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Mohamed El-Erian is the CEO and co-CIO of Pimco, the firm that manages the largest mutual fund in the world. In an editorial for Bloomberg today he expresses his serious concerns for the US financial markets and economy, concerns he believes are not currently “priced in” the asset markets. The following is an excerpt:

Judging from market valuations, I sense quite a gap between consensus market expectations and key political and economic realities, especially in the U.S. If the gap isn’t bridged by the validation of the more optimistic expectations, investors may well find that January’s global equity sell-off was just a precursor to a disappointing year for several asset classes, including stocks.

I am not a political expert but I respect and listen to the insights of many who are. Their messages are eerily consistent, and quite concerning.

The political atmosphere in Washington is tense and increasingly polarized. Bipartisan backing for measures is harder. With the political center shrinking, the ability to “manage to the middle” is growing more elusive while the more partisan wings don’t command sufficient broad-based support.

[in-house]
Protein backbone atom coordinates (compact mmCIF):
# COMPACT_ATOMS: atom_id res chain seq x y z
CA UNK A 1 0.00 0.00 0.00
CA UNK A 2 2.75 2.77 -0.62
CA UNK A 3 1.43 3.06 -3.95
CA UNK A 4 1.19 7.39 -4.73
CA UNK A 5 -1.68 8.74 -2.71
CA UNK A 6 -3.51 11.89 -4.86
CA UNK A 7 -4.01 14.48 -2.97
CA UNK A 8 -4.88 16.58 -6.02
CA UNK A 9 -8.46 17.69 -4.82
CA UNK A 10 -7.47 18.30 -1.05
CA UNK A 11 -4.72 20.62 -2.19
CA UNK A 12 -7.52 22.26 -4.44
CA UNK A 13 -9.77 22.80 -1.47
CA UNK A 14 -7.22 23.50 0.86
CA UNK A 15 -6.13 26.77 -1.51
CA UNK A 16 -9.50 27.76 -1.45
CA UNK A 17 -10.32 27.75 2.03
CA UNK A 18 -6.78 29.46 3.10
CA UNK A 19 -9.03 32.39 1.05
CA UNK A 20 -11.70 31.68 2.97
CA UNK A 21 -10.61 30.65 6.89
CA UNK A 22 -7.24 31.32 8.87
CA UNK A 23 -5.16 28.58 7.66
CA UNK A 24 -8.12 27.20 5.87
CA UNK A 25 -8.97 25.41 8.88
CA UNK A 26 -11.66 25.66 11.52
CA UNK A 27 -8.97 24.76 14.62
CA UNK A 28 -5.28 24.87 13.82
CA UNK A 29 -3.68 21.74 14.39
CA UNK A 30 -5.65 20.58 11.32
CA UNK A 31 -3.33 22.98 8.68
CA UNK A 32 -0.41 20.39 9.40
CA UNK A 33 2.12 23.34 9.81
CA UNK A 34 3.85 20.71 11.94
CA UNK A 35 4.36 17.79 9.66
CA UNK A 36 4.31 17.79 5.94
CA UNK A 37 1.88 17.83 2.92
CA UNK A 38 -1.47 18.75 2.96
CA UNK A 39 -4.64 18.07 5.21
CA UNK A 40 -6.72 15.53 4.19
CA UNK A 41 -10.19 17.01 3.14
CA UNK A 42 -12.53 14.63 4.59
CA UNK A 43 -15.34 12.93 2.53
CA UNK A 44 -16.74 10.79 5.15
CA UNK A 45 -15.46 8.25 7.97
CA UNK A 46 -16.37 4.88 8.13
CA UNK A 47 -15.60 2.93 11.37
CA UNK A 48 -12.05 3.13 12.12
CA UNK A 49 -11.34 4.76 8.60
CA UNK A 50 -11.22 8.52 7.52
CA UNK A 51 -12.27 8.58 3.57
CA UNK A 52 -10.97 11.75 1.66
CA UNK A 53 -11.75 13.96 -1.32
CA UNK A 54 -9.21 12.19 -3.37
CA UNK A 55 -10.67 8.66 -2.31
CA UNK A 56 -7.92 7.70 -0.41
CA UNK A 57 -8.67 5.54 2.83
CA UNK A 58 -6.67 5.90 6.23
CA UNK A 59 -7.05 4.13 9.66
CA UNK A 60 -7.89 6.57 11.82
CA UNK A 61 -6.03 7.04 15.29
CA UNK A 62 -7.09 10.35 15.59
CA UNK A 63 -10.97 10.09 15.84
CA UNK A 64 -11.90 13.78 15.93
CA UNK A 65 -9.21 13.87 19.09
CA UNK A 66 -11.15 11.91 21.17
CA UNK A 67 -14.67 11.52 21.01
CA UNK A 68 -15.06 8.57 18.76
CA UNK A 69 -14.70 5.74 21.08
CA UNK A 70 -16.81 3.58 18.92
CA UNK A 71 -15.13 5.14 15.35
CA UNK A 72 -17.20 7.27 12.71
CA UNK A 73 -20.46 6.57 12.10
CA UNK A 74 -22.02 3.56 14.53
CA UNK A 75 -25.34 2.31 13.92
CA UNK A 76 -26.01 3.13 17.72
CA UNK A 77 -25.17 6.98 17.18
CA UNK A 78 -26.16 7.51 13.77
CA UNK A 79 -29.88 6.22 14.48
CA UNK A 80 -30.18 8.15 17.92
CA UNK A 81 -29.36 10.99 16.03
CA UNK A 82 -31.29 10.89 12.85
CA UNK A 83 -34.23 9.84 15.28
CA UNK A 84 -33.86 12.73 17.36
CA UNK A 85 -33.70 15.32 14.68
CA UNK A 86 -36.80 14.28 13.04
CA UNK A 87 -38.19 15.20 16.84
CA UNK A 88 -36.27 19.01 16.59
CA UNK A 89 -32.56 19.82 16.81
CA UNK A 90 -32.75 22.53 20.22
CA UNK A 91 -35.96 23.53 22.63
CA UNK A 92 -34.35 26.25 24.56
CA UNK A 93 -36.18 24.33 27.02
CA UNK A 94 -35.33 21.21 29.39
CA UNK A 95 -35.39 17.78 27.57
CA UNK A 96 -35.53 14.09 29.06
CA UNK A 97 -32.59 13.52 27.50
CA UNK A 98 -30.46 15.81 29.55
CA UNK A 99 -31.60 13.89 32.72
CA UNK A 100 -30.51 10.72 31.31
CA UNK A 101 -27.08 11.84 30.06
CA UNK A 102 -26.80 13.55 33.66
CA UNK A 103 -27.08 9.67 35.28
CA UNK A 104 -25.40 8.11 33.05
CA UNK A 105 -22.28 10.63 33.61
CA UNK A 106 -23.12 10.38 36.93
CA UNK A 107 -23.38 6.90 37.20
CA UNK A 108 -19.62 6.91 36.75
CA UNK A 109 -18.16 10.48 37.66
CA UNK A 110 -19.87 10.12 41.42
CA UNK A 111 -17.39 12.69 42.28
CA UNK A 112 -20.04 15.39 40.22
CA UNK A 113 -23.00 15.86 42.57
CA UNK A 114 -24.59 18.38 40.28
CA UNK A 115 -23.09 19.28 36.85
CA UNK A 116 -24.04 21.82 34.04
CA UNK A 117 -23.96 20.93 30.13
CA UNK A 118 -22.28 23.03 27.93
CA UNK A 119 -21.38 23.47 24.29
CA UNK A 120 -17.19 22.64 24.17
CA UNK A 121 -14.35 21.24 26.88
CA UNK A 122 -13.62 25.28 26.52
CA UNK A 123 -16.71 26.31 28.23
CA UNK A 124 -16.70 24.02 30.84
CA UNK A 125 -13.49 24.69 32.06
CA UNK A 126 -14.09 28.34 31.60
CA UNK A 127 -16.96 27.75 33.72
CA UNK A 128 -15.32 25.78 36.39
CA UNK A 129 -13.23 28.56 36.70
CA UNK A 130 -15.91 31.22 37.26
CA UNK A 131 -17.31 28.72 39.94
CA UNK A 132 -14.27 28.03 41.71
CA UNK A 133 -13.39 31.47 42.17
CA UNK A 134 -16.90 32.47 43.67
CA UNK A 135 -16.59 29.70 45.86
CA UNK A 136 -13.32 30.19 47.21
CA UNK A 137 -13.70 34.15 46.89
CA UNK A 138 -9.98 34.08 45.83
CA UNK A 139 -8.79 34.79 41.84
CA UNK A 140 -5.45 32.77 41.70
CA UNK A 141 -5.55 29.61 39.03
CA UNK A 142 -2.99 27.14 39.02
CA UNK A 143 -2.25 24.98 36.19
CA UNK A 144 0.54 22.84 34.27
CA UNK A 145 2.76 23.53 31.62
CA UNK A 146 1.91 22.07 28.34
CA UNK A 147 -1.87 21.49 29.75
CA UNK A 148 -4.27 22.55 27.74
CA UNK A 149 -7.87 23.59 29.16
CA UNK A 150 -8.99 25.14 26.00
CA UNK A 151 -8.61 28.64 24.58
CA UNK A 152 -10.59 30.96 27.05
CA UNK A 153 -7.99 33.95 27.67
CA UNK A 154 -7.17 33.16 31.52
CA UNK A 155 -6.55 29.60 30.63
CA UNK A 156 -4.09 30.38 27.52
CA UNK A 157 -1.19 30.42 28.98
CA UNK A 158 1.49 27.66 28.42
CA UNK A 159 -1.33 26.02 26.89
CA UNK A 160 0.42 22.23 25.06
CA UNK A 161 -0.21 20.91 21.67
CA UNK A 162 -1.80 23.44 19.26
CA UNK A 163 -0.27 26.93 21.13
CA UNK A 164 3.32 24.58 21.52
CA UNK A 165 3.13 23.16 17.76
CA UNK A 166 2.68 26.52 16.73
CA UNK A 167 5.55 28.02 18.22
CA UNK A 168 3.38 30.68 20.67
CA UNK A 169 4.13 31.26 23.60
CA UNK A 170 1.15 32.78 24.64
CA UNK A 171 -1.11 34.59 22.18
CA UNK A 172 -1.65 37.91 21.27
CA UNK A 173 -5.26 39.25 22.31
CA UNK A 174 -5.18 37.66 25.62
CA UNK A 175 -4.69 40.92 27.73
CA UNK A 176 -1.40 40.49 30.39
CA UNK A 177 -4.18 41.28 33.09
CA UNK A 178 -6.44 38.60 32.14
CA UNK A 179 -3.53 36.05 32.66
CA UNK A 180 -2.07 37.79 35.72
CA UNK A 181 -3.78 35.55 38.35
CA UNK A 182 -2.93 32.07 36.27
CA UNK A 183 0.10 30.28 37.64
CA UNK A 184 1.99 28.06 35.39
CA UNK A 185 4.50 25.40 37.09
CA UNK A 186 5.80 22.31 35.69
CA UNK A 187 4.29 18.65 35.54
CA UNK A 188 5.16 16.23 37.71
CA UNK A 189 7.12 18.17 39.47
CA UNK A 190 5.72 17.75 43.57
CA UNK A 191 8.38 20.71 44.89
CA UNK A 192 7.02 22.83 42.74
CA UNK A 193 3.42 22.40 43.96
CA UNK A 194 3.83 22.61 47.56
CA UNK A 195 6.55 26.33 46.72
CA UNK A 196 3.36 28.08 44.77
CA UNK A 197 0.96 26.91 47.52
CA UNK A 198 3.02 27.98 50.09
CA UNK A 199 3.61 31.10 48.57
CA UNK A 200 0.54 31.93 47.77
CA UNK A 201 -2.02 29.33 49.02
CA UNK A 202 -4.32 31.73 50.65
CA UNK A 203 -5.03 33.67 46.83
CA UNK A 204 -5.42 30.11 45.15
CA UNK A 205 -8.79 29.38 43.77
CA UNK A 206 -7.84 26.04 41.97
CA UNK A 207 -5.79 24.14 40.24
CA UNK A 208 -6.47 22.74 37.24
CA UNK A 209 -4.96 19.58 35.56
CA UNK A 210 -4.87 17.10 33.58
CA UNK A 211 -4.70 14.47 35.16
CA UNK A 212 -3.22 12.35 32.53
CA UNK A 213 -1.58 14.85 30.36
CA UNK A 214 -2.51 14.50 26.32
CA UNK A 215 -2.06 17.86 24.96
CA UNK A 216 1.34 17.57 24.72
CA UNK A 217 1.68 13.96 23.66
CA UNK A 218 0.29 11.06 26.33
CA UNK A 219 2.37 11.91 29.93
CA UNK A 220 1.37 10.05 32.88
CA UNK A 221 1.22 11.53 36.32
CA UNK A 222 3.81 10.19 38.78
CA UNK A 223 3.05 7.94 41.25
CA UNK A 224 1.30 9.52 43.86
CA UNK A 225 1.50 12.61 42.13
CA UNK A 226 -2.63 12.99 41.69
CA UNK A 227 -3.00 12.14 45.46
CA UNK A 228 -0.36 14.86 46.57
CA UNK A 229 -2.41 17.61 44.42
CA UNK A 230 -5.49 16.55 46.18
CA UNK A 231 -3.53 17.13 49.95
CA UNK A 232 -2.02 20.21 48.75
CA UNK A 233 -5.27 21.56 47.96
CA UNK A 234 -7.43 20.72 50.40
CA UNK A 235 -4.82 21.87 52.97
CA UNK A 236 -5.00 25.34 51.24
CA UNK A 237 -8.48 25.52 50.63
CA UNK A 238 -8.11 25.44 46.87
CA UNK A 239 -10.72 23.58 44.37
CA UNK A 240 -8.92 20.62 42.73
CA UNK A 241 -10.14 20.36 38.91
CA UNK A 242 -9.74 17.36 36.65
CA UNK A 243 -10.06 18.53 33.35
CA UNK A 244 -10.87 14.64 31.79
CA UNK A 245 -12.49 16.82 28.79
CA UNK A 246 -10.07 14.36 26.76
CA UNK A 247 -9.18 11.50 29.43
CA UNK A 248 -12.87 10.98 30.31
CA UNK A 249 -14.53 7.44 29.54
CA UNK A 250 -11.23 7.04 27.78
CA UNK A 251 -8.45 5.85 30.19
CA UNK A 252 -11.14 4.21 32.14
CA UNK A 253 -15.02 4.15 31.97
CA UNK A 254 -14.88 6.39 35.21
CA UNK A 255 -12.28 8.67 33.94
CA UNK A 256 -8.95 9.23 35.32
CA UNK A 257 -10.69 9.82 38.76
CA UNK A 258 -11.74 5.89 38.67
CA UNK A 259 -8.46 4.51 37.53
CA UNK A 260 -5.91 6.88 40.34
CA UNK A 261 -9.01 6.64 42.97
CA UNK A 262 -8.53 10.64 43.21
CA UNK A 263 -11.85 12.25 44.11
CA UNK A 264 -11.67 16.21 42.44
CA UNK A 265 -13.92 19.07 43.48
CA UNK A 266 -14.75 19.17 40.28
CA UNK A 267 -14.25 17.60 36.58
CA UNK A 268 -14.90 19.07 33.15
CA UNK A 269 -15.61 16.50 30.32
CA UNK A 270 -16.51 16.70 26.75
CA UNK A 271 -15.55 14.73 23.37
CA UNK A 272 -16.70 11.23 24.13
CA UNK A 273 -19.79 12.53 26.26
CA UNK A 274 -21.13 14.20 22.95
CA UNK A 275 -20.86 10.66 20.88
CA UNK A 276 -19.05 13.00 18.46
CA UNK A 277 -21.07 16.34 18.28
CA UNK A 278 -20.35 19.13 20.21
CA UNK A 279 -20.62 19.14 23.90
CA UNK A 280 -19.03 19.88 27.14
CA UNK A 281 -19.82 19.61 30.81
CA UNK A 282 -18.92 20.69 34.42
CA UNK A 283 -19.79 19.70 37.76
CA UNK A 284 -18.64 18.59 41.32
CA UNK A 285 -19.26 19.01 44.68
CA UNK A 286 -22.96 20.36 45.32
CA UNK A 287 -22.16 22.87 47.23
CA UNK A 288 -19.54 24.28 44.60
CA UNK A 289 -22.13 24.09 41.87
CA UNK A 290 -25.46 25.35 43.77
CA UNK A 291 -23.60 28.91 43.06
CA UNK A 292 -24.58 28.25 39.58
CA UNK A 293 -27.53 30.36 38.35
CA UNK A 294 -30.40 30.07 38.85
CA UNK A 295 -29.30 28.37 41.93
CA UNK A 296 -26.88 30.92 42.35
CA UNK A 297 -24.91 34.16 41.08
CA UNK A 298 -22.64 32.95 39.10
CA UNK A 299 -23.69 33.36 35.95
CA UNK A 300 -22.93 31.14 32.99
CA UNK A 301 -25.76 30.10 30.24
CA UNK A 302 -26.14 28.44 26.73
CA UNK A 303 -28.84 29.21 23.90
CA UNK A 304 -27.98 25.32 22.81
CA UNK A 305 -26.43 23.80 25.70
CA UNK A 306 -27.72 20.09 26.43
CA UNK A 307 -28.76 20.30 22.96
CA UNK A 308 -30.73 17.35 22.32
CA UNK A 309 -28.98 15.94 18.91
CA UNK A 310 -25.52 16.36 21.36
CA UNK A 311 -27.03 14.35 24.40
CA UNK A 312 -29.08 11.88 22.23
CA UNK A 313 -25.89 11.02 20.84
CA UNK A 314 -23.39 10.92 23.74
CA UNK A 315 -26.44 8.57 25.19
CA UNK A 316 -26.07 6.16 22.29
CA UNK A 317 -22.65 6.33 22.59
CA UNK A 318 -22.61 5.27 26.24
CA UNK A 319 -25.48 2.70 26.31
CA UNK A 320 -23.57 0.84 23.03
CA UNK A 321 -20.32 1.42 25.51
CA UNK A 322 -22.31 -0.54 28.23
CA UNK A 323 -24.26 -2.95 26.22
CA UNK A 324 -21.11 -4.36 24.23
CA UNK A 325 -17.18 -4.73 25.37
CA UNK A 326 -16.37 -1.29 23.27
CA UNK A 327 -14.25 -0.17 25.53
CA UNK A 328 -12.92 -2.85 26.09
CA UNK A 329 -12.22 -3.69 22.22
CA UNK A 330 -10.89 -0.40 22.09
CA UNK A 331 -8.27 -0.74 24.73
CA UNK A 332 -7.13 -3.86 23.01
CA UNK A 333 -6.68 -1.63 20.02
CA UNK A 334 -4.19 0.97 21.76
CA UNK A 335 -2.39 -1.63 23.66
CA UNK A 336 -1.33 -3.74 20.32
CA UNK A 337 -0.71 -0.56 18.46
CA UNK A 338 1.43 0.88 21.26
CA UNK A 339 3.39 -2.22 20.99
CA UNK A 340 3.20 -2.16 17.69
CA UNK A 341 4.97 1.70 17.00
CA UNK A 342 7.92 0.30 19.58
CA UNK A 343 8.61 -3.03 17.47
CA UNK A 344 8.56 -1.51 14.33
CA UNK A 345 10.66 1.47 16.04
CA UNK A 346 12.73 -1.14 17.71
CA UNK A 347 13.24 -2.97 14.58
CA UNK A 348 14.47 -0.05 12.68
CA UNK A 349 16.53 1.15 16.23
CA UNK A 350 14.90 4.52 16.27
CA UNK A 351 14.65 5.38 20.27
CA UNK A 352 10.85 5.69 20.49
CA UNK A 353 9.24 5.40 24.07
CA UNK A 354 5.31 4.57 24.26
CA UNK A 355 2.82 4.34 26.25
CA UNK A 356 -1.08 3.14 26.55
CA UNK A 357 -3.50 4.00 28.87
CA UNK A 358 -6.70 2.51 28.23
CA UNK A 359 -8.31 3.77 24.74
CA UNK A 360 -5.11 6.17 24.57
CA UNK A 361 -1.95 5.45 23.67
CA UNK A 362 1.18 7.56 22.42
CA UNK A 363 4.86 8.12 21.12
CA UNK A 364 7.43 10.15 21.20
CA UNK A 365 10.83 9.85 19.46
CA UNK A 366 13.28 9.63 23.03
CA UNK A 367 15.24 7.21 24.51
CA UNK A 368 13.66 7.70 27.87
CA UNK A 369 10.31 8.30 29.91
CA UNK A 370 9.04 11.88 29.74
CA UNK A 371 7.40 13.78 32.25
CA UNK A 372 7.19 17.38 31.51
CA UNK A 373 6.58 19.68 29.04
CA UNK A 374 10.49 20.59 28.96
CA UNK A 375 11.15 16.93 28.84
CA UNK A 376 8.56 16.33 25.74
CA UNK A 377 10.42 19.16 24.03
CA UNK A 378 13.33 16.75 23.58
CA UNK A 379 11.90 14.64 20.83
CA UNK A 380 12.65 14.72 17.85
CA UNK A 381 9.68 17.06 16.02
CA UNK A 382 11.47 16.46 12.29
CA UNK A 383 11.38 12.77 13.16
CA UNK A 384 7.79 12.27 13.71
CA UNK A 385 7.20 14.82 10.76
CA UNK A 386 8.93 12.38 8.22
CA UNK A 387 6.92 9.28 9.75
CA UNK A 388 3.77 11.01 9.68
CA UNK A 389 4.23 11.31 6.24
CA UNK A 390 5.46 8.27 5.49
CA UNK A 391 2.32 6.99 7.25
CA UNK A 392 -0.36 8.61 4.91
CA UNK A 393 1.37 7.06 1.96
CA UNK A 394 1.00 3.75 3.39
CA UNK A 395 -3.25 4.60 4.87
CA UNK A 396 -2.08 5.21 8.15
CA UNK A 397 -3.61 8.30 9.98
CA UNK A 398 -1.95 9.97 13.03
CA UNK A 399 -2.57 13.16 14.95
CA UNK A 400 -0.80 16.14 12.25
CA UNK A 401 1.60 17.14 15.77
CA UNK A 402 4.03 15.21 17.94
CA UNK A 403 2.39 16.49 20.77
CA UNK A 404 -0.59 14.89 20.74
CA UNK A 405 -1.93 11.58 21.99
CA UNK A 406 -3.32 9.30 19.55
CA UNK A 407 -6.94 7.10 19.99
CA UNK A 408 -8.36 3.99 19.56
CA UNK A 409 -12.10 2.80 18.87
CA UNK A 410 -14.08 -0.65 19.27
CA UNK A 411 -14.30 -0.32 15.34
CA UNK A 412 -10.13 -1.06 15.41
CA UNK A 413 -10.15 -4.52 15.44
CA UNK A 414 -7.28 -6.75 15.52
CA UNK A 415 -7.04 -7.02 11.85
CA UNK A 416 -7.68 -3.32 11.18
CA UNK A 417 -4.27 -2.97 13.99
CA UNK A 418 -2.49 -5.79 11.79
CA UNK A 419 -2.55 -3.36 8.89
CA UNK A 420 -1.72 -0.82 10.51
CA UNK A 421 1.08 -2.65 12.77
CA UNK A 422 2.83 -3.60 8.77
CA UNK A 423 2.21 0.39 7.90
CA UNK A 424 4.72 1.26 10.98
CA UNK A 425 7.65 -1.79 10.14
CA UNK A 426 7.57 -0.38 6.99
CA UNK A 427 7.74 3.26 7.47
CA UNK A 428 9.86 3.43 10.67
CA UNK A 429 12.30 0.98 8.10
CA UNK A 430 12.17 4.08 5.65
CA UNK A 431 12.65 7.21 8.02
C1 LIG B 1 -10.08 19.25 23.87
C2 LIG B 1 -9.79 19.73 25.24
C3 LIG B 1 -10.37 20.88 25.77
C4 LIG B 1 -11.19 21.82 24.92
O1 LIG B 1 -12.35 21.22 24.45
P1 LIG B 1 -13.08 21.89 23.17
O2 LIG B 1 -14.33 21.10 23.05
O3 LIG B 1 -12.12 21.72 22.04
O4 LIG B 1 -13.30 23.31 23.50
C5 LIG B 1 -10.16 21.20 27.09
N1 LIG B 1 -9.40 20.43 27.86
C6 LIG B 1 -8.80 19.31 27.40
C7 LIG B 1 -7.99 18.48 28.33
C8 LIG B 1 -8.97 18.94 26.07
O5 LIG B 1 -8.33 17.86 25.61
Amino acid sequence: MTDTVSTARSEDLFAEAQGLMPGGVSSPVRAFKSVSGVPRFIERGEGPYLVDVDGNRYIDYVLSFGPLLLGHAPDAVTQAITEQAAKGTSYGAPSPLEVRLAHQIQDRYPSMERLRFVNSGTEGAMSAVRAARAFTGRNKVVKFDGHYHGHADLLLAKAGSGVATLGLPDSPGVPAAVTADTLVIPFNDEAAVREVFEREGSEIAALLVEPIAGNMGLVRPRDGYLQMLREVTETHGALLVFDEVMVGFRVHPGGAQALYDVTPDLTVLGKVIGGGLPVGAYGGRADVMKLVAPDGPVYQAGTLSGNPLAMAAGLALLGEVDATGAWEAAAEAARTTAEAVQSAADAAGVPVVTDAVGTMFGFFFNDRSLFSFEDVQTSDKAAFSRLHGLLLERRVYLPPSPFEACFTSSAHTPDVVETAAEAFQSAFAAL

The situation isn’t helped by the diminished trust in key institutions, both public and private. Policy decisions, past and present, are second-guessed. Banks’ standing in society is severely shaken. The regulatory framework is in flux, with agencies fighting for turf. And the divide between large and small firms is as big as I have ever seen it, as is the disparity between the rich and the less-fortunate segments of the population.

All this comes at a time of great economic fluidity and challenge. The global financial crisis has undermined growth and job creation; it has clogged many of the pipes that allocate funds to productive uses; and it has rapidly taken public debt and the budget deficit to worrisome levels.

I am particularly concerned about the surge in joblessness. In the absence of bold structural measures, most of which face political headwinds, we are looking at a period of persistently high unemployment that will disproportionately affect the young. We risk significant welfare losses and skill erosion, lower labor-market flexibility, and yet another burden on the country’s stretched public finances.